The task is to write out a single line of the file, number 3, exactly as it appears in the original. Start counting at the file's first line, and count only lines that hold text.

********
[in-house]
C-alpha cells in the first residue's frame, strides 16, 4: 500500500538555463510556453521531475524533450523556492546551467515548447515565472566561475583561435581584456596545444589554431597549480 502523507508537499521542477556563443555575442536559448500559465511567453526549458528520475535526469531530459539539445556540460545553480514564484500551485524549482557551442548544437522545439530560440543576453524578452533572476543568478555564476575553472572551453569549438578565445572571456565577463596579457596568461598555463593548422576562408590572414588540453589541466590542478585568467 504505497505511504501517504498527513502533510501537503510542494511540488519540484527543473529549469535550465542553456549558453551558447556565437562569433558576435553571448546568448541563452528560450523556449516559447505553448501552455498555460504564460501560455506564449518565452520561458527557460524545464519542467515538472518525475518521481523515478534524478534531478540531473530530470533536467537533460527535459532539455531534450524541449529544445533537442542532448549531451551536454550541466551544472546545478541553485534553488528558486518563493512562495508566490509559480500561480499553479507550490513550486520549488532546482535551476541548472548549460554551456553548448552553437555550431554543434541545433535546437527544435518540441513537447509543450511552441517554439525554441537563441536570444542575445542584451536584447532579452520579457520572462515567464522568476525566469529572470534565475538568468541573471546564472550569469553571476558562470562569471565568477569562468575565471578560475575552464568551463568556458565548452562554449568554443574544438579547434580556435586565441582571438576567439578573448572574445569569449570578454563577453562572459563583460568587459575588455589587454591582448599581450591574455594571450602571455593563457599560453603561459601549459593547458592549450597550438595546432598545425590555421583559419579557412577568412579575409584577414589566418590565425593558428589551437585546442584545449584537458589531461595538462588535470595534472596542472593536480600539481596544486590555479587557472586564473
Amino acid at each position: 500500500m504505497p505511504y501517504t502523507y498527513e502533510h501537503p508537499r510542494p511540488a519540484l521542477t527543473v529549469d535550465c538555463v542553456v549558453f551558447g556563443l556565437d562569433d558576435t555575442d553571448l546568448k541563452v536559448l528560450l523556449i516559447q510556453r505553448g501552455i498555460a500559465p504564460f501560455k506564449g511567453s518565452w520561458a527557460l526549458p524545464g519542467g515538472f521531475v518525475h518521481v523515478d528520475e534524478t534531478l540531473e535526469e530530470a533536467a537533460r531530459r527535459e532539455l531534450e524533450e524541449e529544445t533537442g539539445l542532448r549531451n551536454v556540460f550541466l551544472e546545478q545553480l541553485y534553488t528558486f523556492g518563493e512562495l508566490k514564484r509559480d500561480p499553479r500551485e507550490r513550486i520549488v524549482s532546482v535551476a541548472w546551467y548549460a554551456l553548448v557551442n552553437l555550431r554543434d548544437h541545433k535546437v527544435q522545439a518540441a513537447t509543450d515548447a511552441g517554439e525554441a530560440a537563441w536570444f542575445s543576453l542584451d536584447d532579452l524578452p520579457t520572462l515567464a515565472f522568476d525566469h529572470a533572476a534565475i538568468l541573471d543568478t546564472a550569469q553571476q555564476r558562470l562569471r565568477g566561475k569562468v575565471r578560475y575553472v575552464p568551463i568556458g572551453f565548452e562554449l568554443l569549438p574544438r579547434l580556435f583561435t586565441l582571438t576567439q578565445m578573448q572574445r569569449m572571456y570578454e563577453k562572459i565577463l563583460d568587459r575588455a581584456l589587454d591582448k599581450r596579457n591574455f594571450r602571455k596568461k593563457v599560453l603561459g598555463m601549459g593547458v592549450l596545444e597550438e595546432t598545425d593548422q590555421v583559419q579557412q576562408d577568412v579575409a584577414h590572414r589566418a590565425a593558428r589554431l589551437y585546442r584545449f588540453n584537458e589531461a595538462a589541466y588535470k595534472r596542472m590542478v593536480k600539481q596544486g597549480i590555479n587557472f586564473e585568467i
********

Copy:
Amino acid at each position: 500500500m504505497p505511504y501517504t502523507y498527513e502533510h501537503p508537499r510542494p511540488a519540484l521542477t527543473v529549469d535550465c538555463v542553456v549558453f551558447g556563443l556565437d562569433d558576435t555575442d553571448l546568448k541563452v536559448l528560450l523556449i516559447q510556453r505553448g501552455i498555460a500559465p504564460f501560455k506564449g511567453s518565452w520561458a527557460l526549458p524545464g519542467g515538472f521531475v518525475h518521481v523515478d528520475e534524478t534531478l540531473e535526469e530530470a533536467a537533460r531530459r527535459e532539455l531534450e524533450e524541449e529544445t533537442g539539445l542532448r549531451n551536454v556540460f550541466l551544472e546545478q545553480l541553485y534553488t528558486f523556492g518563493e512562495l508566490k514564484r509559480d500561480p499553479r500551485e507550490r513550486i520549488v524549482s532546482v535551476a541548472w546551467y548549460a554551456l553548448v557551442n552553437l555550431r554543434d548544437h541545433k535546437v527544435q522545439a518540441a513537447t509543450d515548447a511552441g517554439e525554441a530560440a537563441w536570444f542575445s543576453l542584451d536584447d532579452l524578452p520579457t520572462l515567464a515565472f522568476d525566469h529572470a533572476a534565475i538568468l541573471d543568478t546564472a550569469q553571476q555564476r558562470l562569471r565568477g566561475k569562468v575565471r578560475y575553472v575552464p568551463i568556458g572551453f565548452e562554449l568554443l569549438p574544438r579547434l580556435f583561435t586565441l582571438t576567439q578565445m578573448q572574445r569569449m572571456y570578454e563577453k562572459i565577463l563583460d568587459r575588455a581584456l589587454d591582448k599581450r596579457n591574455f594571450r602571455k596568461k593563457v599560453l603561459g598555463m601549459g593547458v592549450l596545444e597550438e595546432t598545425d593548422q590555421v583559419q579557412q576562408d577568412v579575409a584577414h590572414r589566418a590565425a593558428r589554431l589551437y585546442r584545449f588540453n584537458e589531461a595538462a589541466y588535470k595534472r596542472m590542478v593536480k600539481q596544486g597549480i590555479n587557472f586564473e585568467i